The Reserve Bank’s statement accompanying the October interest rate decision, where rates were kept on hold at 1.5 per cent, provided a mixed assessment of the Australian economy.
While the RBA was optimistic about economic growth and the jobs market, the RBA highlighted the risks surrounding household debt, slow income growth, tighter credit conditions and global trade.
The RBA maintained the key line that “further progress in reducing unemployment and having inflation return to target is expected, although this progress is likely to be gradual”.
However, there were three key developments in September that will remain top of mind for the board as they ponder their next move.
Banks are raising – but also cutting – home loan rates
While the cash rate hasn’t changed in more than two years, banks are adjusting their home loan rates . Most banks, excluding NAB, recently increased owner-occupier home loan rates for existing customers. But banks are also cutting rates for new home loan customers to try to capture market share. As a result, home loan rates for owner-occupiers haven’t changed much overall. For investors, interest rates have remained fairly steady overall in 2018 but have fallen for new customers. The RBA noted that while credit conditions are tight, “mortgage rates remain low and there is strong competition for borrowers of high credit quality”.
Total housing credit growth slowed to a 5.4 per cent annual increase, the slowest rate since 2013. The combination of investors withdrawing from the market as prices fall and tighter lending by the banks has meant property investor credit growth has fallen to a record low level.
The risk of a US-China trade war has increased
One of the biggest threats to the Australian economy is a possible trade war between the US and China. The RBA maintained the line that “one ongoing uncertainty regarding the global outlook stems from the direction of international trade policy in the United States”.
The escalating trade – and diplomatic – dispute between the US and China could affect Australia through a few channels. A trade war would reduce Chinese demand for our exports, particularly commodities such as iron ore. This would impact Australia’s economy as China is Australia’s largest export destination and trading partner (see graph below). A trade war may impact global growth and global supply chains by slowing trade and pushing up prices, as well as affecting US-Australia trade and battering global confidence.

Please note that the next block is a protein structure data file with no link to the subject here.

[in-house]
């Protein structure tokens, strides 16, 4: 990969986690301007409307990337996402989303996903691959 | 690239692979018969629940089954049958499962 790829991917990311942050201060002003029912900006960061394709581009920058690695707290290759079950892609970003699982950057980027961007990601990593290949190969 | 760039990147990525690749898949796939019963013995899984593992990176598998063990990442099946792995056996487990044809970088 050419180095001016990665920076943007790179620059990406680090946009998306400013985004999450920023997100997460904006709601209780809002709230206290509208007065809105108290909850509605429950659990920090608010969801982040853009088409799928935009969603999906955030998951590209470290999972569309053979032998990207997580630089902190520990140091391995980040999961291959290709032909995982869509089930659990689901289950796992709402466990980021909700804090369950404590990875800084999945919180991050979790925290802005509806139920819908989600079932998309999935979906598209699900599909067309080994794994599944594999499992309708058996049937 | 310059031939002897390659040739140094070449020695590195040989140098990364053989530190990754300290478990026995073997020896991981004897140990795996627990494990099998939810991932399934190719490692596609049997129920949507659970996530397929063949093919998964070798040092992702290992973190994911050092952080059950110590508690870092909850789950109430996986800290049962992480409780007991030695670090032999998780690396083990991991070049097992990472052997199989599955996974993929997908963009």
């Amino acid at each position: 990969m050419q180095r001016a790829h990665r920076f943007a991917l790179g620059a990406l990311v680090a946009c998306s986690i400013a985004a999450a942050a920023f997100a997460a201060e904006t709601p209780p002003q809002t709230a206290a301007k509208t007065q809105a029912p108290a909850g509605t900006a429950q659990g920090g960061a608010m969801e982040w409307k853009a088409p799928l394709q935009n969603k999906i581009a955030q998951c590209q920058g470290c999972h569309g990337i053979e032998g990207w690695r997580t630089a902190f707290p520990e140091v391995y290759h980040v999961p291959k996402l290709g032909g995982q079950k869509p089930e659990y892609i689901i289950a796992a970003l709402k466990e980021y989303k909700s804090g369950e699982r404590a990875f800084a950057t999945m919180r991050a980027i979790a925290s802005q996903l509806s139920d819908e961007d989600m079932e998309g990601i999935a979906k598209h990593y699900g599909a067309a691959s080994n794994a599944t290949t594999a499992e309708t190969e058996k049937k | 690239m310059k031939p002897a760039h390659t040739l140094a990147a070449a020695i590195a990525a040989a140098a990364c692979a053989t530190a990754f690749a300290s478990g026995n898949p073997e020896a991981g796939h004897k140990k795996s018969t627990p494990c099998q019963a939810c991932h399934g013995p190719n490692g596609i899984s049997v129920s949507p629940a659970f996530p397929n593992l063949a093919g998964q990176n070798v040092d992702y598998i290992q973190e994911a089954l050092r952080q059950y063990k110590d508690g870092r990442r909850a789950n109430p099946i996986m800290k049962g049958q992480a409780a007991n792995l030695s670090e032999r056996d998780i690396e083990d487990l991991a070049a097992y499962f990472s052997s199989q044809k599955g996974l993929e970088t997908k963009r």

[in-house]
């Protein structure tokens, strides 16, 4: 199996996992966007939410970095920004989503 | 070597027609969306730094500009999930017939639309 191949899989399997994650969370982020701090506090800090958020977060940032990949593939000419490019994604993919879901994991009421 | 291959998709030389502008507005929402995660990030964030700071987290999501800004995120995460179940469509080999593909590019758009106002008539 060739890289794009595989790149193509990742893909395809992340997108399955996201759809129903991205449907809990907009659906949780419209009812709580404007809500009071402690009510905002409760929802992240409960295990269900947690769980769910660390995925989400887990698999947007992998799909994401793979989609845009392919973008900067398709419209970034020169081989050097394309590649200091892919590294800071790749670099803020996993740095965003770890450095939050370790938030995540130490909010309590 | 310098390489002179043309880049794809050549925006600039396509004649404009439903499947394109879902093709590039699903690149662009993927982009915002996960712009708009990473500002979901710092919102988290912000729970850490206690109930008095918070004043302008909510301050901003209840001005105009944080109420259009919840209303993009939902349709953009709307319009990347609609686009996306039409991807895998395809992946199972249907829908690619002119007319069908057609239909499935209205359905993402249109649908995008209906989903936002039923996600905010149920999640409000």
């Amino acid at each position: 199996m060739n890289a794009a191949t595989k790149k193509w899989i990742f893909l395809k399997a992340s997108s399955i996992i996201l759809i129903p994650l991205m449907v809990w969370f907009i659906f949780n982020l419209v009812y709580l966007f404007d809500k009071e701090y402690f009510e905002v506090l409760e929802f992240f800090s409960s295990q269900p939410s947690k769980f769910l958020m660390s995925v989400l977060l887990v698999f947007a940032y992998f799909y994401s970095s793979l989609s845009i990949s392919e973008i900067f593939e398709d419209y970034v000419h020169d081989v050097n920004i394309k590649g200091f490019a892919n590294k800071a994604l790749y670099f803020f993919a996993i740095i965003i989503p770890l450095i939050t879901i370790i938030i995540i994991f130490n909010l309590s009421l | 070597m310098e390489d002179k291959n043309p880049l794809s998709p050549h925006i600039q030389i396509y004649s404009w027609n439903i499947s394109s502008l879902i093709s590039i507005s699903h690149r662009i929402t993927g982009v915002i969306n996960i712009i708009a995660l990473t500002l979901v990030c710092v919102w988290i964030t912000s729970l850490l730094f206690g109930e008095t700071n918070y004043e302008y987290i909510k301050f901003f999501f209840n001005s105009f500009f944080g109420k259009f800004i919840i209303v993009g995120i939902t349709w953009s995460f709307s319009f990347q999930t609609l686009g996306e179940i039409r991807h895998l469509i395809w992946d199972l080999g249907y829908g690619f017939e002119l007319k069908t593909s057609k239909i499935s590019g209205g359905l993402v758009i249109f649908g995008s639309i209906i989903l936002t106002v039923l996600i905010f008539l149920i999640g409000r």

The RBA modelled three trade-war scenarios earlier this year, with its worst case scenario a 20 per cent tariff on all US imports and a 20 per cent tariff on US exports by all other countries. The RBA predicted that a large-scale trade war would increase Australia’s unemployment rate and lower economic growth, but that a lower exchange rate and a lower cash rate rate would help to insulate Australia’s economy.
Strong economic growth masks some underlying weakness
Australia’s GDP growth over the year to June was 3.4 per cent, the fastest rate since 2012. But the headline figure masks some underlying weakness.
Households are saving less of their income. The saving rate fell to 1 per cent, its lowest level since 2007. While this may be a sign of confidence about better job prospects and higher wages, with household debt at record high levels, declining savings may concern the RBA. However, it is possible that spending will slow in the future, due to falling house prices weighing on household consumption. Government spending on infrastructure was also a major contributor to growth over the past year.
Over the longer term, GDP growth has been boosted by strong population growth, with GDP per capita growth declining by more than GDP growth since the 1990s.
The RBA is keeping a close eye on the many moving parts of the economy and the risks on the horizon. With little change to the RBA’s interest rate statement, the RBA won’t be lifting interest rates until at least the second half of 2019.
SMH / OCT 2, 2018